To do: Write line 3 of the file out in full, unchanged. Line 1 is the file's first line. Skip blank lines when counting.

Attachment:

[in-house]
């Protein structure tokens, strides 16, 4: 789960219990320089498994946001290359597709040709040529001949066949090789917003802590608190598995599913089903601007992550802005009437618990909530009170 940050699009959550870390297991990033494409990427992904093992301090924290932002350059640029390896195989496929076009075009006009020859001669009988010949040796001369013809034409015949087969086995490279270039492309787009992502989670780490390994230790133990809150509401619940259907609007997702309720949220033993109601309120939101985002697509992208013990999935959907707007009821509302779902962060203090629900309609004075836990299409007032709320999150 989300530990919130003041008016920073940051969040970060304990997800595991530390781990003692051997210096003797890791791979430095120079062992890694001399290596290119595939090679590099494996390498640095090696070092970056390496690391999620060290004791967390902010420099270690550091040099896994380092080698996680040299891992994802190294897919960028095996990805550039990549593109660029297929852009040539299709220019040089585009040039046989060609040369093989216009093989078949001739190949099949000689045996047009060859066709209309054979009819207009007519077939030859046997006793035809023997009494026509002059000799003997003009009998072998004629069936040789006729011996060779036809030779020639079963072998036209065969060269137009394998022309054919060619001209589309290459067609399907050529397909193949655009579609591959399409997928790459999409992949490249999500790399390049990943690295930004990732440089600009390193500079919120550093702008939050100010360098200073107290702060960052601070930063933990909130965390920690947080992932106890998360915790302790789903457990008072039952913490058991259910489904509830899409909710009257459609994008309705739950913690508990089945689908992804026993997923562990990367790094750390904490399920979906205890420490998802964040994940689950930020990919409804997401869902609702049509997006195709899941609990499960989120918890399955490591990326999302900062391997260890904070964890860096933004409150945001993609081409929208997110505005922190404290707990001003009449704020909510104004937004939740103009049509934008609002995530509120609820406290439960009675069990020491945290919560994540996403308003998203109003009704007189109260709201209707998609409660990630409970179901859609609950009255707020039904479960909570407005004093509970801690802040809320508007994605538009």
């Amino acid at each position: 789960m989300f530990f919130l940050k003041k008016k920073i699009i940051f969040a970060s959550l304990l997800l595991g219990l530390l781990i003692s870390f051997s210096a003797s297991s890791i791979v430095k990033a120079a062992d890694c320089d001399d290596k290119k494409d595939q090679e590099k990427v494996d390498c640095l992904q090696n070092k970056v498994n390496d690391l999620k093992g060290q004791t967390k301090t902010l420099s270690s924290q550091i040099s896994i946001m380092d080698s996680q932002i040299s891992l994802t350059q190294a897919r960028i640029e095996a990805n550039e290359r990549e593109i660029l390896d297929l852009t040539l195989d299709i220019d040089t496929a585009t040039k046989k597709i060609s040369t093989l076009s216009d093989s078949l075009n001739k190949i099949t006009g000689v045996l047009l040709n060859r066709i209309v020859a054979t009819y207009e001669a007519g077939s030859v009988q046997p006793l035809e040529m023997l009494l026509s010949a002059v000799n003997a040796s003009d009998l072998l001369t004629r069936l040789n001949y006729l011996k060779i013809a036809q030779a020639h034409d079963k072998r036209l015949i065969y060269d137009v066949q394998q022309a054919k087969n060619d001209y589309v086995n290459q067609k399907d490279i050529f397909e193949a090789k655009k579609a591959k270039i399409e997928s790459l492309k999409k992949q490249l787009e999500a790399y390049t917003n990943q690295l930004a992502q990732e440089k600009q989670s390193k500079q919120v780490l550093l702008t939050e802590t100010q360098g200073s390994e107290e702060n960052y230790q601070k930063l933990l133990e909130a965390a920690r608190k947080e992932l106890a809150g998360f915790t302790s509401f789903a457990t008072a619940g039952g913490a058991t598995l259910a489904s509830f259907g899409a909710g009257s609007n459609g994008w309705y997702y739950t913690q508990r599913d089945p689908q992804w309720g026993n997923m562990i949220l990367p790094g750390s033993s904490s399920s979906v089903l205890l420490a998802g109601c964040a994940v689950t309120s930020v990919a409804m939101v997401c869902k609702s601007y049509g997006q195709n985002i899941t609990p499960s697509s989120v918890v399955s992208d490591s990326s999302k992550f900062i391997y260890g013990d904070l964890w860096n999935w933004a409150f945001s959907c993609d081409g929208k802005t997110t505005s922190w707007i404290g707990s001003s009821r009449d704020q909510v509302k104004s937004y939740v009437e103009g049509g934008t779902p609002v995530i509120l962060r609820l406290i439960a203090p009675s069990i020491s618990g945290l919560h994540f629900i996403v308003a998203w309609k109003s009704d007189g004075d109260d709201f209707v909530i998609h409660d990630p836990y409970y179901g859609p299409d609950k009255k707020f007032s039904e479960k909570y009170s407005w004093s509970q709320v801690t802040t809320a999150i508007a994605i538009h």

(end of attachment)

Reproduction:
């Amino acid at each position: 789960m989300f530990f919130l940050k003041k008016k920073i699009i940051f969040a970060s959550l304990l997800l595991g219990l530390l781990i003692s870390f051997s210096a003797s297991s890791i791979v430095k990033a120079a062992d890694c320089d001399d290596k290119k494409d595939q090679e590099k990427v494996d390498c640095l992904q090696n070092k970056v498994n390496d690391l999620k093992g060290q004791t967390k301090t902010l420099s270690s924290q550091i040099s896994i946001m380092d080698s996680q932002i040299s891992l994802t350059q190294a897919r960028i640029e095996a990805n550039e290359r990549e593109i660029l390896d297929l852009t040539l195989d299709i220019d040089t496929a585009t040039k046989k597709i060609s040369t093989l076009s216009d093989s078949l075009n001739k190949i099949t006009g000689v045996l047009l040709n060859r066709i209309v020859a054979t009819y207009e001669a007519g077939s030859v009988q046997p006793l035809e040529m023997l009494l026509s010949a002059v000799n003997a040796s003009d009998l072998l001369t004629r069936l040789n001949y006729l011996k060779i013809a036809q030779a020639h034409d079963k072998r036209l015949i065969y060269d137009v066949q394998q022309a054919k087969n060619d001209y589309v086995n290459q067609k399907d490279i050529f397909e193949a090789k655009k579609a591959k270039i399409e997928s790459l492309k999409k992949q490249l787009e999500a790399y390049t917003n990943q690295l930004a992502q990732e440089k600009q989670s390193k500079q919120v780490l550093l702008t939050e802590t100010q360098g200073s390994e107290e702060n960052y230790q601070k930063l933990l133990e909130a965390a920690r608190k947080e992932l106890a809150g998360f915790t302790s509401f789903a457990t008072a619940g039952g913490a058991t598995l259910a489904s509830f259907g899409a909710g009257s609007n459609g994008w309705y997702y739950t913690q508990r599913d089945p689908q992804w309720g026993n997923m562990i949220l990367p790094g750390s033993s904490s399920s979906v089903l205890l420490a998802g109601c964040a994940v689950t309120s930020v990919a409804m939101v997401c869902k609702s601007y049509g997006q195709n985002i899941t609990p499960s697509s989120v918890v399955s992208d490591s990326s999302k992550f900062i391997y260890g013990d904070l964890w860096n999935w933004a409150f945001s959907c993609d081409g929208k802005t997110t505005s922190w707007i404290g707990s001003s009821r009449d704020q909510v509302k104004s937004y939740v009437e103009g049509g934008t779902p609002v995530i509120l962060r609820l406290i439960a203090p009675s069990i020491s618990g945290l919560h994540f629900i996403v308003a998203w309609k109003s009704d007189g004075d109260d709201f209707v909530i998609h409660d990630p836990y409970y179901g859609p299409d609950k009255k707020f007032s039904e479960k909570y009170s407005w004093s509970q709320v801690t802040t809320a999150i508007a994605i538009h």